Thank you for stopping by. Thanksgiving wasn’t really celebrated as we know it during the 18th century. It was more of a military holiday of prayer and fasting. George Washington proclaimed a Thanksgiving day while he was in office, but it wasn’t until the War of 1812 that another Thanksgiving day was celebrated. Some Southern states refused to acknowledge Thanksgiving claiming it was Puritanic Bigotry. Throughout most of the 19th century, Thanksgiving traditions varied from region to region. Parades and costume parties were the norm, not feasts.

  6. Karen, I, too, through Thanksgiving was a yearly event following the pilgrims. It was surprising to also discover that Thanksgiving wasn’t always celebrated in the fall. Thank you for stopping by.

  7. Hi Margaret, I love Thanksgiving. Dinner has always been so very easy to fix. I even cooked a 30# one in a wood stove one time! When I took it out I promptly dropped it on the floor and it skidded across the linoleum. Made a terrible grease skid mark.
    Later, living in a Native American household, this day would start out as a grumble, but then turned into one like any other household. Football, laughing, remembering and a deep pit outside so the men would take all the credit for cooking the turkey.
    Have a great day.

  8. I just love old writing like that recipe, Margaret. I find it so charming.

    when the steam draws toward the fire? Isn’t that an odd way to describe how to tell it’s done? I wonder what it means? Simple that the turkey is steaming hot?

    And I love the word Editress. I’ve never heard it before, I don’t think. Something tells me this woman–for all her attention to Ladies and Style and Food and Thanksgiving–was a force to be reckoned with.

  9. It took me YEARS to work up the nerve to make a turkey. When I finally did? So simple. I wonder what my problem was? What was my fear rooted in?

    For heaven’s sake, you slap it in a pan, stick it in the oven and wait for that little red deal to pop out.

    No Big Deal. Not the way I do it anyway.

  10. Uh…Mary, aren’t you forgetting something? Like removing the little packet of gizzards stuffed inside? This, of course, is what I forgot to do with my first turkey years ago as a new bride. How come no one ever told me to do that?

  11. I never knew the day was changed so much. “or with fried forcemeat” – is that the veal? I much prefer my bread stuffing lol. My birthday is the end of the month so normally I get my candles put in a pumpkin pie lol.

  12. My birthday falls close to or on Thanksgiving every several years. So I get pumpkin cheesecake as a birthday cake.

    I knew Thanksgiving bounced around some, but didn’t know why.

  13. I, too, didn’t know about the giblet packet in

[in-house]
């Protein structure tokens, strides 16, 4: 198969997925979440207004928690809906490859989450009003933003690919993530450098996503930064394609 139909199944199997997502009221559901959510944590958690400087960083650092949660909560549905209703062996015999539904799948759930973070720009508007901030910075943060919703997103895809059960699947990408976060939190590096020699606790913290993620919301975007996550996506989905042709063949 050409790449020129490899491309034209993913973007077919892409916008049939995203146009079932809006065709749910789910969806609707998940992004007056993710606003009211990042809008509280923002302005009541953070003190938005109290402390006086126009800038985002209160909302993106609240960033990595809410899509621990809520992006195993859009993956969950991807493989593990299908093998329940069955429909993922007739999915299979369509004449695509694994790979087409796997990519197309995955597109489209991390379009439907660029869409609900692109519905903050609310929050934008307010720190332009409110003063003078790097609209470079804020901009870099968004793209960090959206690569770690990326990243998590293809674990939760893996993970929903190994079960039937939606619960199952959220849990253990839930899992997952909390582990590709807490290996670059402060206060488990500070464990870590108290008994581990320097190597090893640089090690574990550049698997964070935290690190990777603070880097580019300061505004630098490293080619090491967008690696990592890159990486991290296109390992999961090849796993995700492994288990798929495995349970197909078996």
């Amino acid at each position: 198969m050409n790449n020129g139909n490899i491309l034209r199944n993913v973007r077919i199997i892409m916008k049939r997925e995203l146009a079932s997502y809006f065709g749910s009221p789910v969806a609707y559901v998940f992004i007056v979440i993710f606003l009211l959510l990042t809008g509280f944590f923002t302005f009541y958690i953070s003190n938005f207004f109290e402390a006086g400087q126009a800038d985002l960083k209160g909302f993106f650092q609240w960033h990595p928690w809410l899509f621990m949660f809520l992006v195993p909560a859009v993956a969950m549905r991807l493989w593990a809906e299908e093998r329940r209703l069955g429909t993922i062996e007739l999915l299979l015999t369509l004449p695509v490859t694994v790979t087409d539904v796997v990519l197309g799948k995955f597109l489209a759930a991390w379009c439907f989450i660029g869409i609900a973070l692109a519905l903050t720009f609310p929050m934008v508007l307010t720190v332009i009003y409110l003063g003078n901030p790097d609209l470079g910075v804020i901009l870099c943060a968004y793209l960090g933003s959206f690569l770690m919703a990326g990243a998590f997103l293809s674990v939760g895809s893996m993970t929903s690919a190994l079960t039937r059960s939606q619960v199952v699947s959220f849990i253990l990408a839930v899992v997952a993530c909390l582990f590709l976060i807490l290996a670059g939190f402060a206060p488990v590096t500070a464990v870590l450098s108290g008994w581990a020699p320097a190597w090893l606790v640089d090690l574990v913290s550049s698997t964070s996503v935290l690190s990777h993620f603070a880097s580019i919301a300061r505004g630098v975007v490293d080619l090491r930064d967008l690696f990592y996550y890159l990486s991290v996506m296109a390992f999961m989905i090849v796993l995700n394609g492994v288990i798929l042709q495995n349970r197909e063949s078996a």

my first turkey! Mary, I’ve relied on the red
    pop-up button for years, too. Now this year I
    read something about some turkeys not cooking
    long enough through relying on that button. We
    should use a thermometer inserted in the turkey
    thigh according to that article. Guess I’ll have
    to purchase one!! “Happy Thanksgiving” to all !!

    Pat Cochran

  14. very interesting about turkey day being moved

    the recipe-
    oh dear god
    i won’t be making that one…though it
    doesn’t seem i’d be capable with those directions anyhow 🙂

  15. I’ve never had any turkey disasters, though having said that, I’ll probably drop it on the floor or something this year. Like Mary, I was shaking in my shoes at the prospect of cooking my first bird after several years of either going to my mom’s or my mother-in-law’s for Thanksgiving dinner. Like her, it turned out not to be the huge undertaking I thought it would.

    Being a Nebraskan, football is as much a part of my Thanksgiving as mashed potatoes & gravy. 🙂 I not only remember where I watched the 1971 NU-OU game, I even remember my outfit. (Mom wouldn’t let me wear my Big Red gear to dinner at her sister’s house.)

  16. Ann, speaking of football, I came across this gem from Erma Bombeck: “Thanksgiving dinners take eighteen hours to prepare. They are consumed in twelve minutes. Half-times take twelve minutes. This is not coincidence.”

  17. Enjoyable post as usual.
    I am interested in Mrs. Hale’s turkey recipe. By this time, I am sure most people were cooking with wood stoves not by open fires. It is odd that the directions are for an open fire. I wouldn’t think many people in town would be cooking a holiday meal that way. When using a wood stove, you do vary the fire, depending on what you are cooking. I am curious now to see how well this would work. She doesn’t say what type of pan to use. Covered roaster? Large cast iron pan? I just may try it, but not this Thanksgiving. Maybe with a small turkey later. The cooking times don’t seems long enough. Should be fun. My husband will think I’m nuts.

    Hope you have a great Thanksgiving.